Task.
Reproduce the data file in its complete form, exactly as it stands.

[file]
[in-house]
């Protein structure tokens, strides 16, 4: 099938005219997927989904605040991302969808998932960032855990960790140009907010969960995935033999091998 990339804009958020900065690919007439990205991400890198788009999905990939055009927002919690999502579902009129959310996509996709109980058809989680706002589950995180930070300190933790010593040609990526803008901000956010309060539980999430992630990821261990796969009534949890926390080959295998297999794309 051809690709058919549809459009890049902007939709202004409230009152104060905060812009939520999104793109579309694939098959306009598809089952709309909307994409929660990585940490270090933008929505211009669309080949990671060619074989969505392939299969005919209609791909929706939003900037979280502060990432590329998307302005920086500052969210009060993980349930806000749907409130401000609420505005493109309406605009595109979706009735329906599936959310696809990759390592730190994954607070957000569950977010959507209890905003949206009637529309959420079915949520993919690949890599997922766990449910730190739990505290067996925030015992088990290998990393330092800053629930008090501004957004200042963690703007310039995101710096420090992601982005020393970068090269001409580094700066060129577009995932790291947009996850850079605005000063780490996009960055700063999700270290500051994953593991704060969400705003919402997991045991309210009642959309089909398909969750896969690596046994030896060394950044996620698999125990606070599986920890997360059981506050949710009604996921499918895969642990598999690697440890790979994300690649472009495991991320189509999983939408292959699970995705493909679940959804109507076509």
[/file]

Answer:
[in-house]
């Protein structure tokens, strides 16, 4: 099938005219997927989904605040991302969808998932960032855990960790140009907010969960995935033999091998 990339804009958020900065690919007439990205991400890198788009999905990939055009927002919690999502579902009129959310996509996709109980058809989680706002589950995180930070300190933790010593040609990526803008901000956010309060539980999430992630990821261990796969009534949890926390080959295998297999794309 051809690709058919549809459009890049902007939709202004409230009152104060905060812009939520999104793109579309694939098959306009598809089952709309909307994409929660990585940490270090933008929505211009669309080949990671060619074989969505392939299969005919209609791909929706939003900037979280502060990432590329998307302005920086500052969210009060993980349930806000749907409130401000609420505005493109309406605009595109979706009735329906599936959310696809990759390592730190994954607070957000569950977010959507209890905003949206009637529309959420079915949520993919690949890599997922766990449910730190739990505290067996925030015992088990290998990393330092800053629930008090501004957004200042963690703007310039995101710096420090992601982005020393970068090269001409580094700066060129577009995932790291947009996850850079605005000063780490996009960055700063999700270290500051994953593991704060969400705003919402997991045991309210009642959309089909398909969750896969690596046994030896060394950044996620698999125990606070599986920890997360059981506050949710009604996921499918895969642990598999690697440890790979994300690649472009495991991320189509999983939408292959699970995705493909679940959804109507076509």